Love frozen snacks? How about all natural ingredients, do they make you smile? Does the thought of small businesses creating jobs that foster skill development and increased independence for people living with Intellectual and Developmental Disabilities (ID/D) make you smile from ear to ear? We're a 'YES' for all three and that’s why Rachel interviewed Ky Kanaman of KC Pop Co for the November ‘19 episode.
Enjoying an all natural ice pop for breakfast during the Kaw Valley Farm Tour. Believe it or not, that's how we discovered the Kansas business featured in this month's episode. Unexpected, yes. But what would you expect in the Land of Oz?
KC Pop Co is a small batch manufacturer of ice-pops whose kitchen facility is located in Baldwin City, on Midnight Farm. We learned of KC Pop Co while participating on the Farm Tour, and fell for KC Pop Co’s mission and approach. Sure, it may be a little colder outside while you’re listening to this. But, this is Kansas. We may get a 66F day in January. And, besides, summer gets closer with each passing day and frozen natural treats will soon be needed. Even for breakfast, to which Rachel can attest.
On this episode, we uncover a unique program in Johnson County Kansas that enables and encourages commercial art-making by people with intellectual and developmental disabilities. Papercrete Works is a program created by Johnson County Developmental Supports (JCDS) that marries art, commerce, and recycling to create an opportunity for clients of JCDS to earn an hourly wage. I learned of the program’s existence when I visited their open studio at InterUrban ArtHouse.
The term Papercrete is used to describe a mixture of cement, water, and recycled paper that gets poured into molds to make flower pots, picture frames, paperweights, decorative bowls, and other art objects. The process requires a wide range of skill sets, and allows people with intellectual and developmental disabilities to put their skills to work for an hourly wage. Some people shred the recycled paper, some mix the concrete, others fill the molds, use fine motor skills to paint the items, and even learn sales and marketing skills when the items are sold at art shows or other events.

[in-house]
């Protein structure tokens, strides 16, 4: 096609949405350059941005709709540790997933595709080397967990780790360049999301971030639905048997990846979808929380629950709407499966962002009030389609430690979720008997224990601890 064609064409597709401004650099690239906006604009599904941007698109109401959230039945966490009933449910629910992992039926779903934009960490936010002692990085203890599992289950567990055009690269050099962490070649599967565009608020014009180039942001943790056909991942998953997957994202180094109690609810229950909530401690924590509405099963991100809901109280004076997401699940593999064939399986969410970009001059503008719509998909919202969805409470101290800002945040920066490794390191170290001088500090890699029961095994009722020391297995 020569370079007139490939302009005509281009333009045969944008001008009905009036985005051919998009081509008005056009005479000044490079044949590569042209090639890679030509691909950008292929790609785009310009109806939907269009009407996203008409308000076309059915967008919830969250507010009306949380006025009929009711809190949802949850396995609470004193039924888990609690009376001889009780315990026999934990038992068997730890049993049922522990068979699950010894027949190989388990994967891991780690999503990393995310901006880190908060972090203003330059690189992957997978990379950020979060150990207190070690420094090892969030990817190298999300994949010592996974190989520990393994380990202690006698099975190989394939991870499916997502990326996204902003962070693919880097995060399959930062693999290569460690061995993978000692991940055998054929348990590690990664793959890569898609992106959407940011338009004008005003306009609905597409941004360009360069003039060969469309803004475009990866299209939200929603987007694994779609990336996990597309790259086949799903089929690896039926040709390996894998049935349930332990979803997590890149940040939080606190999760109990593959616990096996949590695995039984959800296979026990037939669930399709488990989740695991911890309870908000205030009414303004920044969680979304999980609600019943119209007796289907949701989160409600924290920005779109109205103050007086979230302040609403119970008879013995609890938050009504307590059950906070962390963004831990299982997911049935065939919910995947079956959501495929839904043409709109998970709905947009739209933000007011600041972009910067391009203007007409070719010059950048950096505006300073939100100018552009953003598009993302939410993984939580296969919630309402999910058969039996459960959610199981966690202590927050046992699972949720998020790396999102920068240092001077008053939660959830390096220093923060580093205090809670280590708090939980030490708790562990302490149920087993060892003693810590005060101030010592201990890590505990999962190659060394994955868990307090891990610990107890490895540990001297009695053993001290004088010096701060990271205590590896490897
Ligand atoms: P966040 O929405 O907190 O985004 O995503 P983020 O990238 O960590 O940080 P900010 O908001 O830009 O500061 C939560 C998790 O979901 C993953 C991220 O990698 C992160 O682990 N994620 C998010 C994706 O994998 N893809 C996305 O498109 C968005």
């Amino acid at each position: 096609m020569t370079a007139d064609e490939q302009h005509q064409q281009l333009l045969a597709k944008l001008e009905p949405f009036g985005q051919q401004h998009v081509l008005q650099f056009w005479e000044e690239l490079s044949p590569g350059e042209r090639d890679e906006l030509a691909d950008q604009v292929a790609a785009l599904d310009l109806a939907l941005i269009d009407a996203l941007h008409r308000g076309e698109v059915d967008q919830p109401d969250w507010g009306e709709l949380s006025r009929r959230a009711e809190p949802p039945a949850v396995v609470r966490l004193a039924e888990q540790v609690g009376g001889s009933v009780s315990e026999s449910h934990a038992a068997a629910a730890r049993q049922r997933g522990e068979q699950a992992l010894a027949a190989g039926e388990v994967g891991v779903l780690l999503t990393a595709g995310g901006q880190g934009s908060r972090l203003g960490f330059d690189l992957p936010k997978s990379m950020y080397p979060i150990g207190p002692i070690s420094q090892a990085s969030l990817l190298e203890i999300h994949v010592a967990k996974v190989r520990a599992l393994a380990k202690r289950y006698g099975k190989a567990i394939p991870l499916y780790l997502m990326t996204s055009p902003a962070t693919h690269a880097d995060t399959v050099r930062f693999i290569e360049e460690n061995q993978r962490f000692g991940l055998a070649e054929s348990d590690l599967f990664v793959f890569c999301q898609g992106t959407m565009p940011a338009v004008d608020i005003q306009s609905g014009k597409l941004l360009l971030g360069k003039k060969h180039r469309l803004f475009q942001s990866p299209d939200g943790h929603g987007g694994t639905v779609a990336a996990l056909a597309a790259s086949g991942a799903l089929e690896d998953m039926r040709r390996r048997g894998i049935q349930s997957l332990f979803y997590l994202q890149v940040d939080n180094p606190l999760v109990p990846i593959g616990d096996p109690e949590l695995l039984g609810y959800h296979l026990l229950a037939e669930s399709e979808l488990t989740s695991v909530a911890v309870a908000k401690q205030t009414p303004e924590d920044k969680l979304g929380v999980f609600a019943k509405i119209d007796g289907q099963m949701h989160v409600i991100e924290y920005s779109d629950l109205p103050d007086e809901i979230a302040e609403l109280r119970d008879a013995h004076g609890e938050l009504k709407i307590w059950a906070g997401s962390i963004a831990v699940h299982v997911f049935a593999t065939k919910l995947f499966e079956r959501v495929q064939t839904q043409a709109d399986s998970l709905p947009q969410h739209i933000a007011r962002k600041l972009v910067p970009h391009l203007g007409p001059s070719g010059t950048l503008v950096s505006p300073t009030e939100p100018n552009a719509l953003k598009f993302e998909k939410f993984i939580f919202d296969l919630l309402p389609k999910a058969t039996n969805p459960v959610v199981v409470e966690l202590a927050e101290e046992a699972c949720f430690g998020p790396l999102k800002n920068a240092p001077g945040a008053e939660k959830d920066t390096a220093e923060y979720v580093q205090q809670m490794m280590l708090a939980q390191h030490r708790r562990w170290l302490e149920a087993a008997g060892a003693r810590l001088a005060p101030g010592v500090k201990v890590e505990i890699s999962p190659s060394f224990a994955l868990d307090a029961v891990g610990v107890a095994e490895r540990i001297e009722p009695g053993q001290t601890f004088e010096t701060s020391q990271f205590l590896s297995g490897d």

One of my goals for Uncovering Kansas is to help educate Kansans about interesting and innovative things going on in Kansas and to start conversations that discuss and challenge stereotypes. And I think Papercrete Works art studio does this. There are many ways to look at programs like this, but as soon as I walked into the Papercrete Works art studio, I knew this would be an enlightening interview for me. I sat down with Micah Wickstrom, Ben Koontz, Jaimie Cureton, and Deb Bartholomew to talk about the program. Michah is the Papercrete Works Program Coordinator, Deb is a JCDS Team Lead, and both Ben and Jaimie are clients of JCDS who are working for Papercrete Works.
I enjoyed learning about the success the program is having in just 2 ½ years. The program assists people like Ben and Jaime with necessary skills development to participate in the the community. To learn more about the program, check out their website. If you are in Johnson County, their open studio at InterUrban ArtHouse is on the 3rd Friday of each month.
In this episode we uncover an innovation approach to solving one of the issues facing our foster care system. (Note: the podcast is an abridged version of the interview.)
The foster care system in Kansas is facing some pretty big challenges. With about 7,600 children in foster care in Kansas, there are only about 2,700 approved foster families. This means that a lot of foster children are sleeping in a different location every night, or in the foster care offices on couches or cots.
Sarah Oberndorfer has come up with a plan to help address this issue by creating a community of foster homes in Basehor, Kansas, called Joy Meadows. By creating a neighborhood where all of the homes are foster families, there is a built-in support structure that will reduce foster family burnout, increase capacity for foster children, and ensure more siblings get to stay together. In addition, the neighborhood will have a community center that will allow social services to come to the families, reducing the amount of time spent driving to and from appointments.
On this episode of Uncovering Kansas, we talk to Sarah about foster care and her plan for Joy Meadows. We think that you’ll learn a lot about the state of foster care in Kansas and find that another innovative Kansan has come up with a great idea to help improve the system.
To learn more about Joy Meadows, please visit the Joy Meadows website.
The podcast about culture, travel, people, history, and enterprise in Kansas.